em>A federal bailout would cost trillions and prevent necessary reforms. But there are several ways states can rationalize their workers’ retirement benefits..
The next big issue on the national political horizon may be whether the federal government should bail out the many budget-strapped states and municipalities across the country, especially their overly generous and badly underfunded pension plans.
My home state of Illinois is in the deepest quagmire of all. We are essentially broke and getting by in the near term by borrowing and not paying our bills. Our longer-term problem is even more serious, as some of our pension plans may run out of money within about 10 years. Our unfunded pension obligations approach $80 billion, and our unfunded retiree health obligations add approximately $40 billion more.
The troubles in Illinois and other states may soon force the federal government to choose among three options. The first is to do nothing—in which case some pension plans will go bankrupt, retirees will suffer, and many local governments will face emergency cost-cutting and taxing scenarios that will drive out businesses and jobs.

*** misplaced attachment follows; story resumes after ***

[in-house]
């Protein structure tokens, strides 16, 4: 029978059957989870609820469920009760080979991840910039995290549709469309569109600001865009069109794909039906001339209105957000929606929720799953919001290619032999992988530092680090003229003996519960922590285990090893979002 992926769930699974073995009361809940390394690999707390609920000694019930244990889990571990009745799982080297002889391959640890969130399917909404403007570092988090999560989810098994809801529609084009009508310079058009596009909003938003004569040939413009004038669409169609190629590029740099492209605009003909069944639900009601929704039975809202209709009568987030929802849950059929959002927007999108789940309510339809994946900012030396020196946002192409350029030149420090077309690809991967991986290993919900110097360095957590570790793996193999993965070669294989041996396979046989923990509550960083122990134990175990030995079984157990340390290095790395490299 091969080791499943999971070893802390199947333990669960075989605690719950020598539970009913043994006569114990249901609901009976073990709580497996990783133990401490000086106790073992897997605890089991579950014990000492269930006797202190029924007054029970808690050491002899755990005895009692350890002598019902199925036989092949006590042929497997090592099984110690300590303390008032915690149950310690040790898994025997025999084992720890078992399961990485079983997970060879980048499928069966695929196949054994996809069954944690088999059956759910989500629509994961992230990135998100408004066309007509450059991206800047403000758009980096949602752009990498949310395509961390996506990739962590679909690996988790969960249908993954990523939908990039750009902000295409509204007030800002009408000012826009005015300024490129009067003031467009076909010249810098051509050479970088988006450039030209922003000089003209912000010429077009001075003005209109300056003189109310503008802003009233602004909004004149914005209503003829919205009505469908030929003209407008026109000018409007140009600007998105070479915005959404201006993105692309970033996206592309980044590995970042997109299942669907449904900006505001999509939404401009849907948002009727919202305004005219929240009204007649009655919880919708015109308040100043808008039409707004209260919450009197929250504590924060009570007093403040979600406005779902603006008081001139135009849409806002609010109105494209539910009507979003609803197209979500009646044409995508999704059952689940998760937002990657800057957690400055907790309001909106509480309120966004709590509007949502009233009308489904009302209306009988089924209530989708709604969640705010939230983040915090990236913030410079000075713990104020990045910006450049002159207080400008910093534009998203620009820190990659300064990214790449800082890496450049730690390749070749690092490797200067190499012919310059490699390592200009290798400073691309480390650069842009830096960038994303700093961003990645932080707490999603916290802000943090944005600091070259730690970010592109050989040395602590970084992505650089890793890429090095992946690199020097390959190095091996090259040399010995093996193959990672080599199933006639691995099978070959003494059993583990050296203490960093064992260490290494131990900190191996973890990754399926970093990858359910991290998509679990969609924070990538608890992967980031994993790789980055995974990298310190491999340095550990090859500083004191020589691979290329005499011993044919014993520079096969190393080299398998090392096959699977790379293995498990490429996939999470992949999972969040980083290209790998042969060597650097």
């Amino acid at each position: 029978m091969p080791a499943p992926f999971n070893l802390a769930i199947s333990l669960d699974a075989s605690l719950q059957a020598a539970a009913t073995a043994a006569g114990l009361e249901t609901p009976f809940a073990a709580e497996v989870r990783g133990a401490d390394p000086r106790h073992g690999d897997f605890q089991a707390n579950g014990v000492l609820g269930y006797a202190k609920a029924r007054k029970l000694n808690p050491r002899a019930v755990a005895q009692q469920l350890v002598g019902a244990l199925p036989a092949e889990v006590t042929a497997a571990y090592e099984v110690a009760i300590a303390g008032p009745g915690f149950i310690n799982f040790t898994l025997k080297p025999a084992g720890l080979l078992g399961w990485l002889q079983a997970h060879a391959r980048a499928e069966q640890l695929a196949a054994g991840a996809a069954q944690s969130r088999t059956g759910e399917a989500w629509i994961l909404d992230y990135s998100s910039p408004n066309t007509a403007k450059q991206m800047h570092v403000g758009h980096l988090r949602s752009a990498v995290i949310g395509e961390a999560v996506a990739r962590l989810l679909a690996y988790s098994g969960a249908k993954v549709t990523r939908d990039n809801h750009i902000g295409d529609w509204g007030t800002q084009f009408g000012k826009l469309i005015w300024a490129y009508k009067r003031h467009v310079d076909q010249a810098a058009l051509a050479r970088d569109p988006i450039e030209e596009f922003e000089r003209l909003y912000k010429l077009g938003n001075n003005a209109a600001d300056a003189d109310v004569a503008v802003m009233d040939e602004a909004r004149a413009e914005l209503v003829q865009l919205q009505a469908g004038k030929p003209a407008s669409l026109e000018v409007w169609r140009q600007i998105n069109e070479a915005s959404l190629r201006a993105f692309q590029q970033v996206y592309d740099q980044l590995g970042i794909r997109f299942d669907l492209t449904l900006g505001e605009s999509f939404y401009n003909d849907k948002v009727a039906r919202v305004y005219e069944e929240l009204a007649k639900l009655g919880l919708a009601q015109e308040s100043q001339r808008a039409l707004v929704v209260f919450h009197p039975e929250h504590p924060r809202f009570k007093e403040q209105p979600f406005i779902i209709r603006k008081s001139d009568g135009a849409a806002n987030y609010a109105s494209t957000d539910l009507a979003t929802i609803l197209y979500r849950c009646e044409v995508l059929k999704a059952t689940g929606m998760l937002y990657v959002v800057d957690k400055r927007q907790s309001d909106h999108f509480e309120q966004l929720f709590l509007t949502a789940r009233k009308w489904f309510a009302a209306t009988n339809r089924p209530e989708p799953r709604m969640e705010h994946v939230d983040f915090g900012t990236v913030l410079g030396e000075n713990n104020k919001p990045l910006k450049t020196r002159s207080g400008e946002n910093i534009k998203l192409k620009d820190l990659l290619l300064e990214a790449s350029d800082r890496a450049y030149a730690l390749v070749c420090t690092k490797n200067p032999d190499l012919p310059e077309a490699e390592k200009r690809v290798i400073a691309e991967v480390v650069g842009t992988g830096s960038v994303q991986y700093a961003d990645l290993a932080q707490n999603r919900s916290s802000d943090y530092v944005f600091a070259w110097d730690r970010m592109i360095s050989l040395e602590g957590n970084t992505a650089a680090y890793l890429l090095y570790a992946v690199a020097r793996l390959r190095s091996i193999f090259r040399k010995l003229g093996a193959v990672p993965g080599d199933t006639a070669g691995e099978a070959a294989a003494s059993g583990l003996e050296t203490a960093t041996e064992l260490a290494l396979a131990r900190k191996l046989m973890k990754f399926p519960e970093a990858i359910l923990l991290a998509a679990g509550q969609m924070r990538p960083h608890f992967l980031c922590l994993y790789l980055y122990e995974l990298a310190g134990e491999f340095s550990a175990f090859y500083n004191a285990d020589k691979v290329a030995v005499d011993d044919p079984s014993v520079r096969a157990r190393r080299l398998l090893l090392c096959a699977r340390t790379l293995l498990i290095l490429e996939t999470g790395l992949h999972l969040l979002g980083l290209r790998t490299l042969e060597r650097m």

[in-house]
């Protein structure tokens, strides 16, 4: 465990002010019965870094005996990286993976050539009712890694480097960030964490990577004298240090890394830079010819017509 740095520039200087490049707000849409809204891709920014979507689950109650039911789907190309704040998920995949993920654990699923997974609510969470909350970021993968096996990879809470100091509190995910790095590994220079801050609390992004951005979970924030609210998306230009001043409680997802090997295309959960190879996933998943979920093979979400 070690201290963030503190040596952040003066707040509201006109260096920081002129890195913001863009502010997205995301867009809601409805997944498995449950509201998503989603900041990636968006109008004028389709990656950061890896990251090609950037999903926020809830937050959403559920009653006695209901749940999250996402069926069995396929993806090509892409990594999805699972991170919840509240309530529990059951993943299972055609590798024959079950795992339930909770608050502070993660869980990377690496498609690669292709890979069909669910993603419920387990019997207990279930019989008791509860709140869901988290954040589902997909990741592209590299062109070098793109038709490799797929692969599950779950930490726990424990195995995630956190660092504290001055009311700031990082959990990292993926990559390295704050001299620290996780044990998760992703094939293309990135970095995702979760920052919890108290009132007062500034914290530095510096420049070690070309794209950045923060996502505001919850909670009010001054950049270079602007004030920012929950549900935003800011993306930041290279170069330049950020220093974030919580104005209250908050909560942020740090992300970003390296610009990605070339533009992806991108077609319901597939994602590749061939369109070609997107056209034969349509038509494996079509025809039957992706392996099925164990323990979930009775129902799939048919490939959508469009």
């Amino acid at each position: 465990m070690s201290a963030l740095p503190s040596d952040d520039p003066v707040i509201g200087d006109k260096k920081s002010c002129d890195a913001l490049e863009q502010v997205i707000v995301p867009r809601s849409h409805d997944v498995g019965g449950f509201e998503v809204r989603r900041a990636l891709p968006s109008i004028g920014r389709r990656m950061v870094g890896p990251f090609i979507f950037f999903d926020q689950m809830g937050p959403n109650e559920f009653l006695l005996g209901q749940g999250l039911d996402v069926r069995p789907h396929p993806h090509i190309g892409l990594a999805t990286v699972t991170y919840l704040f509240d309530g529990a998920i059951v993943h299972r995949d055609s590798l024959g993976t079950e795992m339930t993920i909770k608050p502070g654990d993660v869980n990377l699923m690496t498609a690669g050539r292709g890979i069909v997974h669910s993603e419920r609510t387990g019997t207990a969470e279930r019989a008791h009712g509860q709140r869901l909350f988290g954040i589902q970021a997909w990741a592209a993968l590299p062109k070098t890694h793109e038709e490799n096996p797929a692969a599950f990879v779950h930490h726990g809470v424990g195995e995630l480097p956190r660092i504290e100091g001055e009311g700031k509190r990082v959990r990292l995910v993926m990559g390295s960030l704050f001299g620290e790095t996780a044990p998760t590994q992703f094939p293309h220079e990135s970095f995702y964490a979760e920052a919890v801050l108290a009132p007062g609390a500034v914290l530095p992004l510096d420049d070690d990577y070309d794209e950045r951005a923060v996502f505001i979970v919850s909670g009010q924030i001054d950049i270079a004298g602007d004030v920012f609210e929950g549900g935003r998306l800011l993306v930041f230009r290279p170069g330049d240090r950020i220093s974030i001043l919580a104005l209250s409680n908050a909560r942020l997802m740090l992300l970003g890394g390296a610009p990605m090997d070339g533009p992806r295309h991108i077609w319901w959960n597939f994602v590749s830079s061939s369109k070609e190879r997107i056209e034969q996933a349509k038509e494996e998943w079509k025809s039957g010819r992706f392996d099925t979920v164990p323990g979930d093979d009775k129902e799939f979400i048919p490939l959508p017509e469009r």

< The second option is to yield to the pressures, especially from state officials and organized labor, for condition-free bailouts and loans. Finally, the feds could choose to pressure ("incentivize") states and cities to straighten out their own affairs through loans to which they attach stringent conditions. View Full Image David Gothard .The consequences of doing nothing would be painful. But they would be far less harmful than the consequences of an unconditioned federal bailout, which would mean massive new fiscal commitments at the federal level. Unfortunately, leaders in Illinois and elsewhere are now talking quietly about the possibility of a federal bailout. Such speculation undermines state and local efforts to reform pension systems or make other hard choices. Why agonize over unpopular budget cuts or tax increases if the feds will ride to the rescue? Bailing out state pensions would be astronomically expensive. According to a Pew Foundation estimate this year, the total unfunded liabilities of the 50 states' pension funds amounted to about $1 trillion in 2008. Another recent study, by Josh Rauh of Northwestern and Robert Novy-Marx of the Chicago Booth School of Business, estimated that the unfunded liability was closer to $3 trillion. Adding the liabilities of municipal pension funds makes the total even larger. The downside consequences of such expensive bailouts would be governmental as well as financial. Among other things, bailouts would seriously corrode one of the relief valves within our federal structure. Today, when a state manages its affairs in a particularly ineffective or costly way, its citizens can move to other states. If Washington were to take responsibility for state and local pensions, all taxpayers—in all states—would bear the burden. A better approach would be for Washington to offer states support coupled with sustained pressure over the next decade. Participation by each state would be voluntary. One form of support could be low-interest federal loans. An alternative could be federal authorization to issue tax-subsidized bonds, as suggested in June by Messrs. Rauh and Novy-Marx in The Economists' Voice electronic journal. Either way, federal support should be conditioned along the following lines: • State and local pension funds—and not the federal government or state and local governments (except where state or municipal guarantees have already been made)—would be responsible for pension obligations already incurred for past service. • Current defined benefit pension plans would be "frozen," meaning no new benefits would be accrued under those plans. • Participating states could set up new retirement programs for both current and new employees in the form of defined contribution plans such as 401(k)s. Under this approach, the money contributed by employers and employees would be used solely to generate savings for those employees; it would not be used, Ponzi-style, to pay pension benefits to current retirees under the old underfunded plans. With defined contribution plans, states and cities would not bear the risks associated with underfunding or the underperformance of fund assets. Most state and municipal workers would be able to start taking their money out of the plans at the same age as private-sector employees (police and firemen could retire earlier, e.g., at age 60). As an alternative to a defined contribution plan, states could adopt new, lower-cost defined benefit programs, subject to the requirement that funding be adequate to cover the costs. These reforms would still leave the state plans with their current underfunded, defined benefit pension liabilities. Though state laws vary, many states and cities may be able to take the legal position that they are not liable as guarantors if and when a pension fund goes under. In Illinois, a retiree's contract claim would be against the pension fund, not the state. In any event, practically speaking, it is not likely that retirees would be able to recover tens of billions of dollars in past pension claims against their states. Where do they go? The federal Pension Benefit Guaranty Corporation (PBGC) covers only private-sector plans, not state or other public-service plans. These could not easily be brought under the PBGC umbrella, and indeed, the last thing we need would be another, separate PBGC-type federal guarantee program for state and municipal pensions. But when a major state pension fund runs out of money, there will be no good choices. Saddling states with billions in pension-fund debt is unattractive, but so is leaving retirees who are not under Social Security (like Illinois teachers and most Chicago workers) with busted pensions and no relief. States might consider adopting one element of the federal PBGC plan. When a troubled private pension plan is administered by the PBGC, the agency pays less than 100% of what pensioners would receive if their plan were solvent. These reduced amounts vary with the retirement age: the earlier the retirement, the lower the maximum payment. In Illinois, where state employees can retire at 55 with enough years of service (and Chicago employees can retire at 50), such an approach would lead to significant haircuts. Retirees and employees would not be happy with any amount less than the full annuity owed by their plans. But when plans are headed toward bankruptcy, such PBGC-type protection would be better than nothing, which is what they would get from a bankrupt fund. Public pension funds are in dire need of change, but state and local hopes for a federal bailout now stand in the way of change. Quashing that hope—which the Obama administration could do with an explicit statement that it will not bail out state and local pension funds—would spur the reforms we need. Mr. Martin is of counsel at the law firm of Sidley Austin and president of the Commercial Club of Chicago.